Navigation Links
Scientists discover how deadly fungus protects itself
Date:2/3/2009

February 3, 2009 (Bronx, NY) Researchers at Albert Einstein College of Medicine of Yeshiva University have discovered how a deadly microbe evades the human immune system and causes disease.

The study, published in the journal Proceedings of the National Academy of Sciences (PNAS), may help scientists develop new therapies or vaccines against infections caused by Cryptococcus neoformans. These fungal infections occur most commonly in those with compromised immune systems ─ especially AIDS patients and transplant patients who must take lifelong immunosuppressive therapy. The fungus causes an estimated one million deaths each year worldwide, including some 600,000 in sub-Saharan Africa. The lead author of the study was Susana Frases-Carvajal, Ph.D., a postdoctoral fellow in microbiology & immunology at Einstein.

C. neoformans typically enters the body through the lungs and can spread throughout the body, including the brain. The resulting infection, called cryptococcosis, can cause chest pain, dry cough, abdominal swelling, headache, blurred vision, or confusion. The infection can be fatal, especially if not treated with antifungal medications.

"It's a horrendous disease, and even with therapy, you often can't get rid of it," says the paper's senior author, Arturo Casadevall, M.D., Ph.D., professor and chair of microbiology & immunology.

Scientists have known that the capsule surrounding C. neoformans is essential to its ability to cause disease. When the fungus enters a host, the capsule begins to enlarge. "As the capsule grows larger, it reaches a point where immune system scavenger cells, known as macrophages, can't swallow it," says Dr. Casadevall. "But we didn't understand the mechanism responsible for capsule growth."

The protective capsule of C. neoformans is composed of polysaccharides, which are long chains of sugar molecules, or saccharides. Using a technique called dynamic light scattering, Dr. Frases and her colleagues found that the capsule grows by linking more and more saccharides together at the outer edge of the capsule, forming giant molecules pointing in an outward, or axial, direction.

The findings point to potential new targets for drug intervention and reveal a new area of investigation into basic polysaccharide biology. Polysaccharides are poorly understood, partly because of the difficulty of working with them. "Also, scientists have tended to view polysaccharides as boring molecules that simply grow to a specified length," says Dr. Casadevall.

"But this study raises huge questions about polysaccharides," he adds. "For example, how does the organism assemble these molecules, and how does it know how to make molecules that are roughly the same length? We don't know. There appears to be a whole dimension of cellular machinery that we never knew existed."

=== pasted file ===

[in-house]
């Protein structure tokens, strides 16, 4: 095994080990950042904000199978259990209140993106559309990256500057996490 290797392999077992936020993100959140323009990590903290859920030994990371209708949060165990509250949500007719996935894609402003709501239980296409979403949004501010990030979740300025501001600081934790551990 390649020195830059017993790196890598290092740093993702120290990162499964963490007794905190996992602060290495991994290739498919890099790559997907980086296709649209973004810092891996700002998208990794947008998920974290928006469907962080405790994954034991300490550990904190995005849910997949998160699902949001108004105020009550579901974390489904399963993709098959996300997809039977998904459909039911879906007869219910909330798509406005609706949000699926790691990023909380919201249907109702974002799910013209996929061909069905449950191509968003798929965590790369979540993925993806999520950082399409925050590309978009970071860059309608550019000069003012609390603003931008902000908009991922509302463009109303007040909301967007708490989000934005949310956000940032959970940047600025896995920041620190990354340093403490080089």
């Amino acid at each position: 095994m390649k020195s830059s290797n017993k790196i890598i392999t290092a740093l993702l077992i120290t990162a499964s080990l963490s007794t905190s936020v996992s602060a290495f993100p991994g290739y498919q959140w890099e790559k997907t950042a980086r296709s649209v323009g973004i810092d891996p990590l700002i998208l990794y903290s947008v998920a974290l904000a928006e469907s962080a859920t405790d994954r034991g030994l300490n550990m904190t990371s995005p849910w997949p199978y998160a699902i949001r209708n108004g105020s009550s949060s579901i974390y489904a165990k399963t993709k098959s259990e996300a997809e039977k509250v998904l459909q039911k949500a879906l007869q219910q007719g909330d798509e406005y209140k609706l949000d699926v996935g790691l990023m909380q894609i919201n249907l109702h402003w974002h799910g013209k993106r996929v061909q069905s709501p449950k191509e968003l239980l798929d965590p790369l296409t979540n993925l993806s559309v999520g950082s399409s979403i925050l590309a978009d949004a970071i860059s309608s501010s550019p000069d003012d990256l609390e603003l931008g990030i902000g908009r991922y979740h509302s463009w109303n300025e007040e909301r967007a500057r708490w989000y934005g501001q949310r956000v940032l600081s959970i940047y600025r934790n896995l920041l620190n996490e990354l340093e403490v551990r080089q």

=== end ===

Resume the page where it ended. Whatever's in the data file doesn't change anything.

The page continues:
'/>"/>

Contact: Michael Heller
mheller@aecom.yu.edu
718-430-4186
Albert Einstein College of Medicine
Source:Eurekalert  

Related biology news :

1. UK scientists working to help cut ID theft
2. Scientists show that mitochondrial DNA variants are linked to risk factors for type 2 diabetes
3. Comet probes reveal evidence of origin of life, scientists claim
4. Scientists link fragile X tremor/ataxia syndrome to binding protein in RNA
5. Male elephants get photo IDs from scientists
6. Scientists retrace evolution with first atomic structure of an ancient protein
7. Muscle mass: Scientists identify novel mode of transcriptional regulation during myogenesis
8. Carnegie Mellon scientists develop nanogels that enable controlled delivery of carbohydrate drugs
9. Clemson scientists shed light on molecules in living cells
10. Scientists tackle mystery mountain illness
11. T. rex quicker than Becks, say scientists
Post Your Comments:
*Name:
*Comment:
*Email:
Related Image:
Scientists discover how deadly fungus protects itself
(Date:2/3/2016)... February 4, 2016 --> --> ... 1,351.5 M (105.0), up 1,187% compared with fourth quarter of 2014. ... SEK 517.6 M (loss: 30.0). Earnings per share increased to ... SEK 537.4 M (neg: 74.7). , --> ... amounted to SEK 2,900.5 M (233.6), up 1,142% compared with 2014. ...
(Date:2/2/2016)... Feb. 2, 2016 This BCC Research ... market by reviewing the recent advances in high ... drive the field forward. Includes forecast through 2019. ... the challenges and opportunities that exist in the ... solution developers, as well as IT and bioinformatics ...
(Date:2/1/2016)... Rising sales of consumer electronics ... intuitive gesture control market size ... consumer electronics coupled with new technological advancements to drive ... through 2020   --> ... advancements to drive global touchfree intuitive gesture control market ...
Breaking Biology News(10 mins):
(Date:2/10/2016)... ... February 10, 2016 , ... PatientCrossroads announces that ... secure online PatientCrossroads platform, has exceeded both its one-year and overall recruitment goals ... study, which seeks to advance understanding of the hereditary risks for certain kinds ...
(Date:2/10/2016)... ... , ... Cenna Bioscience Inc., an emerging biopharmaceutical company focused on the discovery ... has been selected to present at the Cavendish Global Health Impact Forum taking place ... purpose of the Forum is to help family offices and foundations develop and implement ...
(Date:2/9/2016)... , Feb. 9, 2016  Regenicin, Inc. (OTC ... specializing in the development and commercialization of regenerative ... tissues and organs, recently reported the Company,s operating ... quarter of 2016. Lonza America , ... 2015 fiscal year in the process of consummating ...
(Date:2/9/2016)... CA (PRWEB) , ... February 09, 2016 , ... ... present its latest innovations on its free and validated Electronic Data Capture (EDC) ... #81 the Outsourcing in Clinical Trials West Coast 2016 Conference in San Mateo, ...
Breaking Biology Technology: